BLACKWELL: And, of course, search crews have only about a week left to find the plane's black boxes at least using that ping because the batteries soon are going to die.

PAUL: CNN aviation analyst and former inspector general with the U.S. Transportation Department, Mary Schiavo, joining us now, and CNN safety analyst and author of "Why Planes Crash", David Soucie, as well.

Thank you both for being with us. Before we talk about the black box, I love to get your reaction to some of these objects that were retrieved from the ocean.

I know that you've seen the pictures. Does it look like sea garbage, does it look like something from the flight? Is there any, you know, indication -- Mary, let's go to you first -- that you look at it and say, it could be something significant?

MARY SCHIAVO, CNN AVIATION ANALYST: Well, nothing jumps out at me as being clearly from a plane. You know, maybe the instructions in the seat pocket are laminated, so, nothing doesn't jump out at me yet. It doesn't look like airplane parts (INAUDIBLE) to me yet.

BLACKWELL: So, David, the pingers on the black box could expire in seven days, some say maybe it will last for another 10 days, maybe 12 at the most. If they do not find them using the pingers, we know they can't use infrared because there's no temperature change under there. How would they find these black boxes without that ping?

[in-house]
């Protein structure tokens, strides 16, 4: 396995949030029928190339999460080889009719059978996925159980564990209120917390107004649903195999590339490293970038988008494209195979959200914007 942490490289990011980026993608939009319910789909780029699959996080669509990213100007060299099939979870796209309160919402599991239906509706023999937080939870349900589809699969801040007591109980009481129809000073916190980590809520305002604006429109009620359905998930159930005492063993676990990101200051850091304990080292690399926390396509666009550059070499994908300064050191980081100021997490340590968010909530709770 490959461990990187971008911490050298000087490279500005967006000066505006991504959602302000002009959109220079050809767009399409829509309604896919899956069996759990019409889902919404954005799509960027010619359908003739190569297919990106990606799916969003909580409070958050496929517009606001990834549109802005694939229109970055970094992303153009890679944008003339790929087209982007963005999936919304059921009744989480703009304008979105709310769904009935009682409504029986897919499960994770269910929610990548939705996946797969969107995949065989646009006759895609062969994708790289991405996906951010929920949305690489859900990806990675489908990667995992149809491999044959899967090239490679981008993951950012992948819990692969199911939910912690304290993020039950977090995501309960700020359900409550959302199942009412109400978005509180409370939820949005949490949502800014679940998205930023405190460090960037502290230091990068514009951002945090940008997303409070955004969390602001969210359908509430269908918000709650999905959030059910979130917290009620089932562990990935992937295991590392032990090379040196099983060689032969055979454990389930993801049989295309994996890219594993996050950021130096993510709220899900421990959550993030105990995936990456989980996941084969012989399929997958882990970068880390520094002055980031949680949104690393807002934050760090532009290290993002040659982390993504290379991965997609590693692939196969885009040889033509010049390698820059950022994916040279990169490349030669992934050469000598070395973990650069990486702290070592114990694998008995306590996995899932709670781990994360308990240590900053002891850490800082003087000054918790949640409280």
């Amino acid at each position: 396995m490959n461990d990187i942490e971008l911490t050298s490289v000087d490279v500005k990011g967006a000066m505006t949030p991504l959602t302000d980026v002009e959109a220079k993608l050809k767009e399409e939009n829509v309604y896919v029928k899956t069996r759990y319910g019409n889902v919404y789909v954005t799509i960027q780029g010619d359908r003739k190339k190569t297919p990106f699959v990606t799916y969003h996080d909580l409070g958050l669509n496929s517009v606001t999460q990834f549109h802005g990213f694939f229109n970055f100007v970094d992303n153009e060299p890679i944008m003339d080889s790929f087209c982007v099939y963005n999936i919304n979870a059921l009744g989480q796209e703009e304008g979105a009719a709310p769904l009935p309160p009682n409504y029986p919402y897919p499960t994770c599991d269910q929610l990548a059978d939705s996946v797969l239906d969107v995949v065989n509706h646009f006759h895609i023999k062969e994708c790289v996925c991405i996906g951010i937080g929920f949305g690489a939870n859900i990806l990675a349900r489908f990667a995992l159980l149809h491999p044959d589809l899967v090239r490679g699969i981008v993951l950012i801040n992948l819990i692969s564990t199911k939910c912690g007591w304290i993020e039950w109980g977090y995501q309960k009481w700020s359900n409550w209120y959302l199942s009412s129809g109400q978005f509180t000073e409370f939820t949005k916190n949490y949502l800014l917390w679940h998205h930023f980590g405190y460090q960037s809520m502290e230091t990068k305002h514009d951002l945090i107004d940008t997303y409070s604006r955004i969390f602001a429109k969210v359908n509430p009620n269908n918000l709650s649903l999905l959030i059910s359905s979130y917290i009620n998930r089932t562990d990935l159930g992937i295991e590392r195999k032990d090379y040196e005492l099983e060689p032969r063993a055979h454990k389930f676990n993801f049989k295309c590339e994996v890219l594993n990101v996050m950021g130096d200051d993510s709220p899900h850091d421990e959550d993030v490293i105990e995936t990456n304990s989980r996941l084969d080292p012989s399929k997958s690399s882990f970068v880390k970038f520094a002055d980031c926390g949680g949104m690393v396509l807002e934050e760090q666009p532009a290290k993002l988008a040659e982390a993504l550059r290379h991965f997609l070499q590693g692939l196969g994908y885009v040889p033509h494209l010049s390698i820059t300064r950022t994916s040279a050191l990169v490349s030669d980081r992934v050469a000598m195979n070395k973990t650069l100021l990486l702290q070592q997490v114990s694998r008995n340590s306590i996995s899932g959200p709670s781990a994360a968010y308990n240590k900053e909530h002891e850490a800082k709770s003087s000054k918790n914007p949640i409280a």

DAVID SOUCIE, CNN SAFETY ANALYST: The only way is just to get down there with the machines and take photographs and scan the area. It's just tedious and very long. It will take a long time to get to that point.

PAUL: Hey, Mary, I wanted to ask you, we were talking about these families and what their demands are. They were demanding answers, as we said, comprehensive evidence they want, as well, from the Malaysian government and they also want apologies. They want the Malaysian government to apologize for the information that caused confusion in the early weeks, as well as they want them to apologize for the irresponsibility announcing on the 24th that that plane has crashed.